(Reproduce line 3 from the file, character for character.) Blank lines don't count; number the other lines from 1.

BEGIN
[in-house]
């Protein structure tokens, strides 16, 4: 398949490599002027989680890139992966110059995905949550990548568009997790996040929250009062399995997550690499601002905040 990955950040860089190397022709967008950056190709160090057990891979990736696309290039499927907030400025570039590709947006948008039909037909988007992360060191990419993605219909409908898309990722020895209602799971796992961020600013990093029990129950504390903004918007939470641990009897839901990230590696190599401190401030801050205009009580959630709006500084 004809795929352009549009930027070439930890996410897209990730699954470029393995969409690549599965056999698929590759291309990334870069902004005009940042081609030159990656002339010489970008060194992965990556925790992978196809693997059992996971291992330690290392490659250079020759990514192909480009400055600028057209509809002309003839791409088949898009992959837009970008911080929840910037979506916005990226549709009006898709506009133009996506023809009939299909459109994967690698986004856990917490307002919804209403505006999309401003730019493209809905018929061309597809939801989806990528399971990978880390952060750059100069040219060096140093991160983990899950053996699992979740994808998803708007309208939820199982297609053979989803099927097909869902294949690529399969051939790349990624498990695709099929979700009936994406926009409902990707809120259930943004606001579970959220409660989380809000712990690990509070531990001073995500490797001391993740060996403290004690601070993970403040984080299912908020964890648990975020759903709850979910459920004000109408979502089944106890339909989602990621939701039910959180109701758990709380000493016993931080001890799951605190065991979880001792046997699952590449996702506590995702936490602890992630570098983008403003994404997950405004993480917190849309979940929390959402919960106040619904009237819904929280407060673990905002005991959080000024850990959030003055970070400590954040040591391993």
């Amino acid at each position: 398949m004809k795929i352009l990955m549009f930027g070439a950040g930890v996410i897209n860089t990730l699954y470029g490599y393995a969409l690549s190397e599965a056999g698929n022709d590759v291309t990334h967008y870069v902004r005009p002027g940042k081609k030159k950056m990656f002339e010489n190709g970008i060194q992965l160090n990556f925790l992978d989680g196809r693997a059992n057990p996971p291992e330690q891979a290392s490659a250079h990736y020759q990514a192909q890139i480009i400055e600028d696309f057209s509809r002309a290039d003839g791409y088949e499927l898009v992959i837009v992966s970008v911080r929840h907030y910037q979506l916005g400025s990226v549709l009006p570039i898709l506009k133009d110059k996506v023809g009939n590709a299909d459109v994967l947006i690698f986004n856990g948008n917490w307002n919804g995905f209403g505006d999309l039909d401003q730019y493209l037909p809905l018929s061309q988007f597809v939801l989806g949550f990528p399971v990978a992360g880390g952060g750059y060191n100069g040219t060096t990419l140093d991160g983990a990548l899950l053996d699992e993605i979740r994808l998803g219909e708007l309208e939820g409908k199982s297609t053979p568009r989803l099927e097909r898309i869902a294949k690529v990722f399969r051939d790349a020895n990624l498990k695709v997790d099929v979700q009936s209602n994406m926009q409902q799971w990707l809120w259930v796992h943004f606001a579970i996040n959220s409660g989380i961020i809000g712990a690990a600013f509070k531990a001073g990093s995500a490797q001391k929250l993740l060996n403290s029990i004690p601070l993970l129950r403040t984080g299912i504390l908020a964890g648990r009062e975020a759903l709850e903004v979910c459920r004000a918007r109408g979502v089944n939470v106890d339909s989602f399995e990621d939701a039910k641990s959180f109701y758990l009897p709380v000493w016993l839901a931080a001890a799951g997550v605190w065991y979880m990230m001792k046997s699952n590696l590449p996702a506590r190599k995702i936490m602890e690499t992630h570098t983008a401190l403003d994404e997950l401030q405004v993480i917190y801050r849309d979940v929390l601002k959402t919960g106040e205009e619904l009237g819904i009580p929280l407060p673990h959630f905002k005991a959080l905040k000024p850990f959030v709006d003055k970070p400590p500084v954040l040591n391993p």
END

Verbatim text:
């Amino acid at each position: 398949m004809k795929i352009l990955m549009f930027g070439a950040g930890v996410i897209n860089t990730l699954y470029g490599y393995a969409l690549s190397e599965a056999g698929n022709d590759v291309t990334h967008y870069v902004r005009p002027g940042k081609k030159k950056m990656f002339e010489n190709g970008i060194q992965l160090n990556f925790l992978d989680g196809r693997a059992n057990p996971p291992e330690q891979a290392s490659a250079h990736y020759q990514a192909q890139i480009i400055e600028d696309f057209s509809r002309a290039d003839g791409y088949e499927l898009v992959i837009v992966s970008v911080r929840h907030y910037q979506l916005g400025s990226v549709l009006p570039i898709l506009k133009d110059k996506v023809g009939n590709a299909d459109v994967l947006i690698f986004n856990g948008n917490w307002n919804g995905f209403g505006d999309l039909d401003q730019y493209l037909p809905l018929s061309q988007f597809v939801l989806g949550f990528p399971v990978a992360g880390g952060g750059y060191n100069g040219t060096t990419l140093d991160g983990a990548l899950l053996d699992e993605i979740r994808l998803g219909e708007l309208e939820g409908k199982s297609t053979p568009r989803l099927e097909r898309i869902a294949k690529v990722f399969r051939d790349a020895n990624l498990k695709v997790d099929v979700q009936s209602n994406m926009q409902q799971w990707l809120w259930v796992h943004f606001a579970i996040n959220s409660g989380i961020i809000g712990a690990a600013f509070k531990a001073g990093s995500a490797q001391k929250l993740l060996n403290s029990i004690p601070l993970l129950r403040t984080g299912i504390l908020a964890g648990r009062e975020a759903l709850e903004v979910c459920r004000a918007r109408g979502v089944n939470v106890d339909s989602f399995e990621d939701a039910k641990s959180f109701y758990l009897p709380v000493w016993l839901a931080a001890a799951g997550v605190w065991y979880m990230m001792k046997s699952n590696l590449p996702a506590r190599k995702i936490m602890e690499t992630h570098t983008a401190l403003d994404e997950l401030q405004v993480i917190y801050r849309d979940v929390l601002k959402t919960g106040e205009e619904l009237g819904i009580p929280l407060p673990h959630f905002k005991a959080l905040k000024p850990f959030v709006d003055k970070p400590p500084v954040l040591n391993p």